Description: The mysterious death of a benevolent recluse prompts his nephew to investigate the cause. But what he discovers in truth is by far stranger that what he’s led to believe. The old leather book that lies in the dead man’s study holds the key, he’s sure, but nothing can prepare him for what lies inside The Journal of Edwin Grey.
The circumstances surrounding the death of my Uncle, and of how I came into possession of his curious journal, have forever changed my attitude on things unknown. I, who am not prone to flights of fancy and consider myself a rational, sane man, find myself staring more into conditions that cannot possibly be rationally explained, with the creeping dread that there may be more in our world that neither science nor faith can adequately unmask. And yet, now, I must relate the story and weather the notions that I am more moved by the superstitions of the uneducated than the logic that befits my station, for such a tale must be told, lest history repeat itself on some unfortunate.
I first recall meeting my uncle, the late philanthropist, Edwin Grey, in the waning months of the summer of 1923. I say recall, for, although I’ve been assured that I’d met him before when I was a boy, I have no memory of the occasion. My only impressions of the man came from newspaper clippings and family gossip, both of which painted distinctly different portraits of the same man. The former gave accounts of his seemingly endless generosity toward his fellow man by endowing poor houses, schools and the like. Great respect was given whenever there was mention made of his name. The latter, however, told tales of his reclusive nature, and of how he’d dismissed all but one of his serving staff, and that he’d not been beyond the walls of Grey House for more than a year. To the other members of the family, save for his only sister, my mother, he was the eccentric rich uncle who gave away the family fortune and shunned the daylight. There were those, cousins from my father’s side, who whispered that it was his dabbling in something arcane that had driven him quite mad, and away from the company of man. Those rumors were silenced, however, with a withering glance from my mother.
It was toward the end of July when I received word that my application to continue my studies at the prestigious Syracuse University had been accepted, and my mother joyfully sent a wire to her brother giving him the happy news. Edwin soon replied with warmest regards, insisting that I lodge at Grey House instead of the men’s dormitory on campus. Though we were quite well off, my mother was raised to believe in frugality, and since Grey House was near the university, it was agreed.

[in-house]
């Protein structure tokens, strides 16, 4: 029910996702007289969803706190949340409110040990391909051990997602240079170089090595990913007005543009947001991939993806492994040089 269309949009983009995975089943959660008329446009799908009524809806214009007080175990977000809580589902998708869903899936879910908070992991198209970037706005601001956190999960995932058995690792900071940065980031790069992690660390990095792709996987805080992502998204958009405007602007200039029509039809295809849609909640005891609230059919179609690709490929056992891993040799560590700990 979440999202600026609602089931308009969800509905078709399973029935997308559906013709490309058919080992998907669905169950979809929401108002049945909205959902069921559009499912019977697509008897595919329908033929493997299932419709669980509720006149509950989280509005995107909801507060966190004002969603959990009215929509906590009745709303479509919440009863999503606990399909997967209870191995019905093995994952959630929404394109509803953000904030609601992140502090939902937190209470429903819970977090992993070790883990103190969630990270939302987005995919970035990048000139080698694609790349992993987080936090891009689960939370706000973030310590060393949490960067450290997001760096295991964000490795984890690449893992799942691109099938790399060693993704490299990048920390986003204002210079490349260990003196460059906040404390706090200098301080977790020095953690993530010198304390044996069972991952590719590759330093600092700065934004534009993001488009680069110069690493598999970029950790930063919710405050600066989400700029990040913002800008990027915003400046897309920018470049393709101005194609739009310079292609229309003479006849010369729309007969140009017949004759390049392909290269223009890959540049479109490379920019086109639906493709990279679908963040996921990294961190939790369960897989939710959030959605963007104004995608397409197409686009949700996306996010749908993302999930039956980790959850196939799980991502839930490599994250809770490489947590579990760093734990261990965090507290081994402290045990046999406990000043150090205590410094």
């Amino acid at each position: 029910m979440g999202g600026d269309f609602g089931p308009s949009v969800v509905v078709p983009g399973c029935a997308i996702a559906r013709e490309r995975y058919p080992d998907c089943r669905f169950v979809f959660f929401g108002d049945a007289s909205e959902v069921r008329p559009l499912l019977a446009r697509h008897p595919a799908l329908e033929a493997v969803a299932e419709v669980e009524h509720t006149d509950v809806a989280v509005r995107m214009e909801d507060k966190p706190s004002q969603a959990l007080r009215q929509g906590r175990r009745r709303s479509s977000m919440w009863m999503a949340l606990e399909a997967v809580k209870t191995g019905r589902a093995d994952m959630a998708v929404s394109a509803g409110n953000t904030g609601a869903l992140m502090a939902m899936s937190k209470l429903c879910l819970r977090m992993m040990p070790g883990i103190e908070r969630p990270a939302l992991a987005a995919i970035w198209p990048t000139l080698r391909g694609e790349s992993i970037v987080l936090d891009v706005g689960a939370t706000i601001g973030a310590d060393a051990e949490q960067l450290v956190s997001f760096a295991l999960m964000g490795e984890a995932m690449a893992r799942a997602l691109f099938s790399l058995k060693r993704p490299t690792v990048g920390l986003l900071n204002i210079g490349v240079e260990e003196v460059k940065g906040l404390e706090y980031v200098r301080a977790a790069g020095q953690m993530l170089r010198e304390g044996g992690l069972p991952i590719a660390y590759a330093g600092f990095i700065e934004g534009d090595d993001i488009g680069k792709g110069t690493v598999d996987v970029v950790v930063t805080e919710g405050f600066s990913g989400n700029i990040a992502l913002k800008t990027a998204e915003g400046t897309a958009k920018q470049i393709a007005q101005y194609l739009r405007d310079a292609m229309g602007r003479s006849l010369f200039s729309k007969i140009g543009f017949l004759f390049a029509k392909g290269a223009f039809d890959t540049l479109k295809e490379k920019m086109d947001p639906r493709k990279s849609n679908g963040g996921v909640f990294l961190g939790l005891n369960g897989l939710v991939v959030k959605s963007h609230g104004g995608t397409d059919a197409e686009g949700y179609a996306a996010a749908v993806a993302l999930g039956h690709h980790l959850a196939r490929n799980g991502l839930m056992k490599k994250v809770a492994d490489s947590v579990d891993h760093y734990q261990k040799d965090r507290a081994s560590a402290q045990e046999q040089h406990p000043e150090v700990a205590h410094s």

I arrived in mid-August by train and was met by the only manservant Grey House had left, a large African by the name of Molen, who greeted me formally and helped me place my belongings in the automobile, an arduous task for he ended up having to bind my trunk to the backend. He seemed something of a curiosity, as his manner of speaking denoted one of high education and breeding, a thing rare for a manservant, rarer still for a black one. But his thick-calloused hands told of a man no stranger to physical labor. Once my belongings were settled, and we were on our way, it took more than an hour to reach our destination of Grey House.
Its name of “Grey” would, if not for the owner’s last name, have been a great misnomer, as it was anything but in both appearance and personality. It was surrounded by a great stone fence with pink streaks in the grain of the rocks, broken only by the wrought iron gates that stood sentinel on the drive. Inside the gates, the house itself resembled more of a castle than a home in modern America, with its great peaked roofs and stretching arches. On first glance, it seemed intimidating by its sheer size alone. The grounds, I noticed, were badly in need of care, and it was no wonder, as Molen could not possibly be expected to maintain the house and the lawn.
As we pulled into the carport, Molen informed me that my uncle was, most likely, anxiously awaiting my arrival in the lounge, the second door on the right from the house’s main entrance, and that he’d bring my things to my room presently. I thanked him as I went inside, eyes agape in wonder at this place that was to be my new home. The interior mirrored the outer grounds in that, though still inhabitable, the hallway seemed neglected and dark, the only light coming from windows across the front of the house. Thick with dust, the hallway was congested with stacks of newspapers, some in languages I did not immediately recognize.